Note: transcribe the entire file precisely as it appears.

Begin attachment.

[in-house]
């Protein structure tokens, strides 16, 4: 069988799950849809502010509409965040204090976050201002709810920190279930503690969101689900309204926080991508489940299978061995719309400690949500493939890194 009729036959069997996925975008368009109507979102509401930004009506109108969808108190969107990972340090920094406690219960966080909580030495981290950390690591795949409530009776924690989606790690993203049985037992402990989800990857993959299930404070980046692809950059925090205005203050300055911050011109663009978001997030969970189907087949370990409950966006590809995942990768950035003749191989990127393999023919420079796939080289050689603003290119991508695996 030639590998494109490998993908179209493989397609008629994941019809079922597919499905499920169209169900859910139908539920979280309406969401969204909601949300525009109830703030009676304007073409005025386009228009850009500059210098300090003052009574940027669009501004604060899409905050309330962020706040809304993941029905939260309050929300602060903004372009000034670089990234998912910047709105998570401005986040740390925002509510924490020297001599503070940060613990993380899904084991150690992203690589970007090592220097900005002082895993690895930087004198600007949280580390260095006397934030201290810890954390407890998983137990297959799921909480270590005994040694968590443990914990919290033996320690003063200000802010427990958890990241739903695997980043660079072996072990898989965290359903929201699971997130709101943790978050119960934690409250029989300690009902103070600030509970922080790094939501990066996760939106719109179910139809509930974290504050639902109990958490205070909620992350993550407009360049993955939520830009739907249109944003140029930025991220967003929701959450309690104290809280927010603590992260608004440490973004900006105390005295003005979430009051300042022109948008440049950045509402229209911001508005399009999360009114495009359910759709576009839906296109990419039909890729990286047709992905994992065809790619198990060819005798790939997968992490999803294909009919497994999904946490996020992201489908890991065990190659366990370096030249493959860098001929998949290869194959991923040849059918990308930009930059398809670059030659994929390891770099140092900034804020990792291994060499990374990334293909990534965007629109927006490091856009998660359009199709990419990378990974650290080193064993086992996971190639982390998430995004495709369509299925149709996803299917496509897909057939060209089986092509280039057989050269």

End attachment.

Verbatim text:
[in-house]
């Protein structure tokens, strides 16, 4: 069988799950849809502010509409965040204090976050201002709810920190279930503690969101689900309204926080991508489940299978061995719309400690949500493939890194 009729036959069997996925975008368009109507979102509401930004009506109108969808108190969107990972340090920094406690219960966080909580030495981290950390690591795949409530009776924690989606790690993203049985037992402990989800990857993959299930404070980046692809950059925090205005203050300055911050011109663009978001997030969970189907087949370990409950966006590809995942990768950035003749191989990127393999023919420079796939080289050689603003290119991508695996 030639590998494109490998993908179209493989397609008629994941019809079922597919499905499920169209169900859910139908539920979280309406969401969204909601949300525009109830703030009676304007073409005025386009228009850009500059210098300090003052009574940027669009501004604060899409905050309330962020706040809304993941029905939260309050929300602060903004372009000034670089990234998912910047709105998570401005986040740390925002509510924490020297001599503070940060613990993380899904084991150690992203690589970007090592220097900005002082895993690895930087004198600007949280580390260095006397934030201290810890954390407890998983137990297959799921909480270590005994040694968590443990914990919290033996320690003063200000802010427990958890990241739903695997980043660079072996072990898989965290359903929201699971997130709101943790978050119960934690409250029989300690009902103070600030509970922080790094939501990066996760939106719109179910139809509930974290504050639902109990958490205070909620992350993550407009360049993955939520830009739907249109944003140029930025991220967003929701959450309690104290809280927010603590992260608004440490973004900006105390005295003005979430009051300042022109948008440049950045509402229209911001508005399009999360009114495009359910759709576009839906296109990419039909890729990286047709992905994992065809790619198990060819005798790939997968992490999803294909009919497994999904946490996020992201489908890991065990190659366990370096030249493959860098001929998949290869194959991923040849059918990308930009930059398809670059030659994929390891770099140092900034804020990792291994060499990374990334293909990534965007629109927006490091856009998660359009199709990419990378990974650290080193064993086992996971190639982390998430995004495709369509299925149709996803299917496509897909057939060209089986092509280039057989050269």